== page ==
Countries With the Highest Taxes Are Among the Happiest, Reports Show

Even though countries with the highest taxes are among the happiest, a recent survey showed that Americans don’t want to pay more taxes to be happier.

Dan Clarendon - Author

Feb. 4 2022, Published 2:51 p.m. ET

Pedestrians in Stockholm, Sweden
Source: Getty Images

Pedestrians in Stockholm, Sweden

A 2017 World Happiness Report found that the happiest countries in the world were some of the countries with the highest taxes. “They are happy because these societies are not only prosperous but also with high equality, social trust, and honesty of government,” Jeffrey Sachs, the president of the UN Sustainable Development Solutions Network, told CNBC at the time. “They enjoy long paid vacations, zero out-of-pocket costs of health care, zero or low tuition costs, and quality public services for all.”

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This trend is seen in recent happiness reports, too, as The Atlantic reported in 2021. “We are living with such incredibly frayed social trust and bad vibes and addictions and so many other things, and still [people say] ‘Don’t tax me,’ ‘Don’t tax the rich,’” Sachs told the magazine. “This is part of our politics that I think is all wrong, and that I think is what puts us well behind countries that are not quite as rich as the United States but in my view are much more balanced in their lives.”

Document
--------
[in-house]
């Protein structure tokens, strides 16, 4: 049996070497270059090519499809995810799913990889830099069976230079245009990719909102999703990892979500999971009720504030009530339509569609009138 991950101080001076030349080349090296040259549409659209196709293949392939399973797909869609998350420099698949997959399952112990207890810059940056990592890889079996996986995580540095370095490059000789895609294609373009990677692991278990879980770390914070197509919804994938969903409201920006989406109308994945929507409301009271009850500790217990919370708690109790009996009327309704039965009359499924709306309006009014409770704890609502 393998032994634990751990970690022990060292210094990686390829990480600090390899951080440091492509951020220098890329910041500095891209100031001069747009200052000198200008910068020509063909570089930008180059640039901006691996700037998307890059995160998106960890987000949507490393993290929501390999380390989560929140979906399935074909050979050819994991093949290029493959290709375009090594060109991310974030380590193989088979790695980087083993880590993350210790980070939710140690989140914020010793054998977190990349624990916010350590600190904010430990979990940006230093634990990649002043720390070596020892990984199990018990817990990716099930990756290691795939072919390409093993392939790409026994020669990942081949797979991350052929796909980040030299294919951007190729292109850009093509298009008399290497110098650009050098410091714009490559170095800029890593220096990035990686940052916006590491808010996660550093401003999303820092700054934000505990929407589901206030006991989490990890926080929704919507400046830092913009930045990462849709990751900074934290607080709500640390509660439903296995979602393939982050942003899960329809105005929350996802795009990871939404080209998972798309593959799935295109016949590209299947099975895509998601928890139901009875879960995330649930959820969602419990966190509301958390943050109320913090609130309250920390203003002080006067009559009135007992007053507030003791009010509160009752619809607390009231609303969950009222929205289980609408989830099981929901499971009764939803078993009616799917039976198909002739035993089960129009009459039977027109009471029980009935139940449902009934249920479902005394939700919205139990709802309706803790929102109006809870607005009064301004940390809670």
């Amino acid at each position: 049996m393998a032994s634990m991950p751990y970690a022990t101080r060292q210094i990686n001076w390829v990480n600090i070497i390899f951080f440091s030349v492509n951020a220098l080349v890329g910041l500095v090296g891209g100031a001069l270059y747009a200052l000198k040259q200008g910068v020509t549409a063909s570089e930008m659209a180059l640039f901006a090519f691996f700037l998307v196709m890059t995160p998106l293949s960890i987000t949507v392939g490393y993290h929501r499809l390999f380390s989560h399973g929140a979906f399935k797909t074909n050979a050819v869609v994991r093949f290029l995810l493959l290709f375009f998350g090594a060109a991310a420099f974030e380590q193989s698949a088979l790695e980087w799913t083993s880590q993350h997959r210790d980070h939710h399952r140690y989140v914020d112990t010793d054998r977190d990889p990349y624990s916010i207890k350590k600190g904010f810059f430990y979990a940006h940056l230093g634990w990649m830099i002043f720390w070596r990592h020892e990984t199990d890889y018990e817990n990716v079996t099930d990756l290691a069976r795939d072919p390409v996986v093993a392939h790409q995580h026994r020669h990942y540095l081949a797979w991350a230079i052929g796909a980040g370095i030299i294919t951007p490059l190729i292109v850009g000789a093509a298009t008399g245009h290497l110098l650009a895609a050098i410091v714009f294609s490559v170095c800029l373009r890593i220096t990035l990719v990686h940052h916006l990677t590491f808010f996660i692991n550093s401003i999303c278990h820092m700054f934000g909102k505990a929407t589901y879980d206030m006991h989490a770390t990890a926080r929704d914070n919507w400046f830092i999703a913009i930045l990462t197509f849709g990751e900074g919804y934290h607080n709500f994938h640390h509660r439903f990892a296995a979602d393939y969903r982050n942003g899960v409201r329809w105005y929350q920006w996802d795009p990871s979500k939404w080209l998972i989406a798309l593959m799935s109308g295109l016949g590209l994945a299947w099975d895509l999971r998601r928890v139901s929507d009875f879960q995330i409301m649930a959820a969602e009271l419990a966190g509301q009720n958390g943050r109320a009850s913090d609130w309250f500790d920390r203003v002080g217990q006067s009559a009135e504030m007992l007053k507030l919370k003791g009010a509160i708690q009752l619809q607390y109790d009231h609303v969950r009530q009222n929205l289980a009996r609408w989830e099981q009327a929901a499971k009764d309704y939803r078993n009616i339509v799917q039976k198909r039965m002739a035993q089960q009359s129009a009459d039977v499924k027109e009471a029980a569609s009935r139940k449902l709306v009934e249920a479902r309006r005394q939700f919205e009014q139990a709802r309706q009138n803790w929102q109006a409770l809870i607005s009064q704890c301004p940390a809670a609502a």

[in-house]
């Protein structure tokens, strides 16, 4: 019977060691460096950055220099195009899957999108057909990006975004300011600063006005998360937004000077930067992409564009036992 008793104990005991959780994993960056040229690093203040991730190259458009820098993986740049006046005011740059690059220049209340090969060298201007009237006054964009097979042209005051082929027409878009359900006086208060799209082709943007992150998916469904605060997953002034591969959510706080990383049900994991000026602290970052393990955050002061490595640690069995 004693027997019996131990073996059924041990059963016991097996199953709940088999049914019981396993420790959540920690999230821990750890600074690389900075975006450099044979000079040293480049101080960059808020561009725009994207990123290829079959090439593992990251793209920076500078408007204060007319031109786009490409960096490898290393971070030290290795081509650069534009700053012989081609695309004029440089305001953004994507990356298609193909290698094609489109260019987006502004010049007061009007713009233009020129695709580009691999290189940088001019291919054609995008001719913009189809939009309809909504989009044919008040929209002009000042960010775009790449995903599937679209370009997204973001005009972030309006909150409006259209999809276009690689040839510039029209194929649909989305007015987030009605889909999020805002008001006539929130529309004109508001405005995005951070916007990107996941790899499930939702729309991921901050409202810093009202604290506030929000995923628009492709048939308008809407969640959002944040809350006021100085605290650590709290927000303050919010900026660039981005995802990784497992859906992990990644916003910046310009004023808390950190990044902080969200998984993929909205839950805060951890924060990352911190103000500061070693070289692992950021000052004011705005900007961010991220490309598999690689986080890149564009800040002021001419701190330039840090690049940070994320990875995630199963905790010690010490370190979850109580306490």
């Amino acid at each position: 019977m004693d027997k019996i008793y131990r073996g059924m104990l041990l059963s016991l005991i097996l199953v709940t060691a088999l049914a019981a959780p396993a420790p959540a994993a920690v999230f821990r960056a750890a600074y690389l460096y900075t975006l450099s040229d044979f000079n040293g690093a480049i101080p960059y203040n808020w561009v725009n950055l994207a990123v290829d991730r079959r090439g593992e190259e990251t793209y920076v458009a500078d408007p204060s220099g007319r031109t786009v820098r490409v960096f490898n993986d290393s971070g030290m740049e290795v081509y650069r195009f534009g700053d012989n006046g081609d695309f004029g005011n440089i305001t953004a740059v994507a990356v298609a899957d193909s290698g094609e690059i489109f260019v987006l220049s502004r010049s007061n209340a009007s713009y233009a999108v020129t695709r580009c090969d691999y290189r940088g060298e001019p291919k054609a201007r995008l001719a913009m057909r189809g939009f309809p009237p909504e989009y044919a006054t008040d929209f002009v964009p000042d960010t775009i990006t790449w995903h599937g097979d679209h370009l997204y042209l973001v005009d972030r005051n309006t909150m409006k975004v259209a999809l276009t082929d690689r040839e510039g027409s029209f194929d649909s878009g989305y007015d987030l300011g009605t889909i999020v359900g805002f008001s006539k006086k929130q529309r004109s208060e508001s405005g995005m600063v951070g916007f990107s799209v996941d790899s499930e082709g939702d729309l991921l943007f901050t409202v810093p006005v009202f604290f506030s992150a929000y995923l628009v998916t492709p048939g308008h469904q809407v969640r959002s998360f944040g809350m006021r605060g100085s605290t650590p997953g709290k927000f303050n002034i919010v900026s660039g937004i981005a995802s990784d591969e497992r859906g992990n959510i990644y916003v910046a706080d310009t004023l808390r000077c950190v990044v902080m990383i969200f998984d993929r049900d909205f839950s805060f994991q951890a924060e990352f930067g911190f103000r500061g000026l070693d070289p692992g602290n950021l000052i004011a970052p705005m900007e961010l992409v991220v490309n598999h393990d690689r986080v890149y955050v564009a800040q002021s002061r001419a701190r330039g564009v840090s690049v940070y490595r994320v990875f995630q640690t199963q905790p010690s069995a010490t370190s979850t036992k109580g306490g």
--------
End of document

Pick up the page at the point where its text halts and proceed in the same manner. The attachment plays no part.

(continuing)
Sweden, Slovenia, and Belgium have some of the highest marginal tax rates.

Bruges, Belgium
Source: Getty Images

The Rozenhoedkaai in Bruges, Belgium

A 2019 report by the Tax Foundation ranked 41 countries in the OECD (Organisation for Economic Co-operation and Development) and/or the EU (European Union) by their top marginal tax rate, as the “total tax paid on the last dollar earned by a high-earning worker, taking social security contributions and consumption taxes into account in addition to income taxes.” The report noted that the rate is “a measure of the degree of progressivity and redistribution in the tax system.”

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Topping the list of top effective marginal tax rates in 2019 were Sweden (76 percent), Slovenia (73 percent), Belgium (73 percent), Portugal (72 percent), and Finland (71 percent).

Other countries in the top half of the ranking include France (with 69 percent), Greece (62 percent), Japan (60 percent), and the United Kingdom (59 percent).

Just below the average—56 percent—were Canada and Germany (both with 55 percent). The U.S. ranked 32nd, with 47 percent. Bulgaria, the lowest country on the ranking, had a marginal tax rate of 29 percent.

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A survey found that most Americans weren't willing to pay more taxes for more happiness.

In a 2018 Lexington Law survey of 1,000 Americans, researchers found that 54 percent of Americans wouldn’t pay higher taxes to improve their happiness. More than half of Americans didn’t even believe that tax increases would boost happiness levels. Meanwhile, 75 percent of respondents said that they wouldn’t pay higher taxes for universal healthcare.

Even so, a 2012 paper by six economists at the Institute for the Study of Labor in Bonn, Germany, found that people who paid more in taxes reported being happier, after studying responses from about 25,000 people across 26 years of panel data. “One should consider the possibility that individuals systematically miscalculate the value of certain government policies for their own life satisfaction,” the authors wrote in the paper, according to The Wall Street Journal.


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